Health informatics is currently ‘coming of age’ with the growing understanding of the importance of clinical information systems the delivery of health care. As a result, there are increasing and diverse opportunities for clinicians to work in IT. Jobs tend to focus less on technical skills related to hardware design or software programming, and concentrate rather on information management, business analysis, systems implementation and behaviour change.

Individuals who have experience in both clinical practice and a relevant area of IT are of great value in this industry. Practitioners need to possess a good understanding of clinical and health management issues and are increasingly being required to undertake some level of formal training in IT.

Specialty contacts

Dr Michael WS Stanbridge
Chief Executive Officer,
Enigma Publishing Ltd
PO Box 302 432, NHPC Auckland
Tel: 09 486 4005


Remuneration in this field can vary widely. In the current climate, IT companies are being established and floated and the financial returns can be extremely high. There is, however, a degree of risk, and it is said to be difficult to generate returns approaching private sector consultant salaries unless you are part owner of a company or unless you are extremely successfully involved in the sales cycle.

New Zealand health IT specialists talk about the reality of working within this field.

Medicine and law

About medicine and law

This chapter describes the work of specialists who have gained qualifications in both medicine and law. The medico-legal area of specialty has arisen because of the increasing impact of the legal framework in health on the day-to-day clinical activities of doctors, reflected in particular in the trend towards increased accountability. Employment in the medico-legal field may take various forms, such as acting as a:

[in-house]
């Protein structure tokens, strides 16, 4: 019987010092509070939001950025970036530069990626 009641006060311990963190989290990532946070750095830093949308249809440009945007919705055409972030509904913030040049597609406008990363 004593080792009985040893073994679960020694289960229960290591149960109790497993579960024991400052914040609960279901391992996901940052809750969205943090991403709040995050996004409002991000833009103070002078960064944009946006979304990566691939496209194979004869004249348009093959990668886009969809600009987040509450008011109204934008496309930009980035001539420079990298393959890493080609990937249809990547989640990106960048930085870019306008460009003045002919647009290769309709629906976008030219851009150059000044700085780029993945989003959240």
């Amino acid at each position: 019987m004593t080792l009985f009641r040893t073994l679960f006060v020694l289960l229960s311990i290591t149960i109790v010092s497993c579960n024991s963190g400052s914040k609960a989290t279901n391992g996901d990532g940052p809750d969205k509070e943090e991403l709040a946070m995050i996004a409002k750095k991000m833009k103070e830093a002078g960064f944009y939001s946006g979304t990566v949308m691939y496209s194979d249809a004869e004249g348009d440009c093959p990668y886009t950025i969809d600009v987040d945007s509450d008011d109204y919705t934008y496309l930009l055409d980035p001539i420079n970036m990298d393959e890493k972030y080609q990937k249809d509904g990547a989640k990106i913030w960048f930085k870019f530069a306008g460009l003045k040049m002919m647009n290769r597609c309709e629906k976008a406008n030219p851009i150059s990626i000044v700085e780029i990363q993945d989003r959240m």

• legal advisor for a medical defence organisation, the Health and Disability Commissioner or ACC
  • risk manager for a district health board
  • a coroner
  • an independent barrister.

Specialty contacts

Faculty of Law – University of Auckland
Level 3, 9 Eden Crescent Auckland
Tel: 09 373 7599 ext 85971

Dr Tim Cookson – Medical protection society
PO Box 109 111 Newmarket Auckland


No workforce statistics are currently available but it is interesting to note that The University of Auckland Faculty of Law offers the conjoint BHSc/LLB degree, which allows students to plan a programme offering a sound introduction to law and the health care sector, and possibly lead to a career in medical law, health policy, health management, or health care ethics.

This suggests a significant increase (or anticipated increase) in opportunities in the medico-legal field.


The salary range for work in this field is roughly $100,000–250,000, depending on your position or contract and your level of experience.

New Zealand medical law specialists talk about the reality of working within this field.

Case studies

Case studies

Having a medical degree does not limit you to working solely as a clinician. Some doctors combine their clinical practice with other areas of interest, such as information technology, and others work almost entirely in non-clinical areas. Below are several case studies of doctors who have chosen different career pathways within the health sector or related areas.

Andrew Old
Medical Advisor, Service Integration & Improvement, Auckland District Health Board.

Dana Thomas
Clinical consultant and Product Manager, Orion Health.

Karl Cole
Clinical Director/Innovation at ProCare and General Practitioner.

Karina McHardy
Doctoral Programme in Public Health at Oxford University.

Lloyd McCann
Clinical Fellow in Performance Improvement at the Oxford Radcliffe Hospitals NHS Trust.

Paul White
Barrister specialising in health.

International Medical Graduates (IMGs)

More than 40% of doctors working in the New Zealand health system are trained overseas. Many who arrive have already trained, or part trained, in a speciality and are now developing new careers in a new country. Below are several case studies of international medical graduates who are on specialist training programmes.

Anna Wojtacha

Farid Shaba

Robert Wakuluk
Emergency medicine training programme

Victor Birioukov
Anaesthetic training programme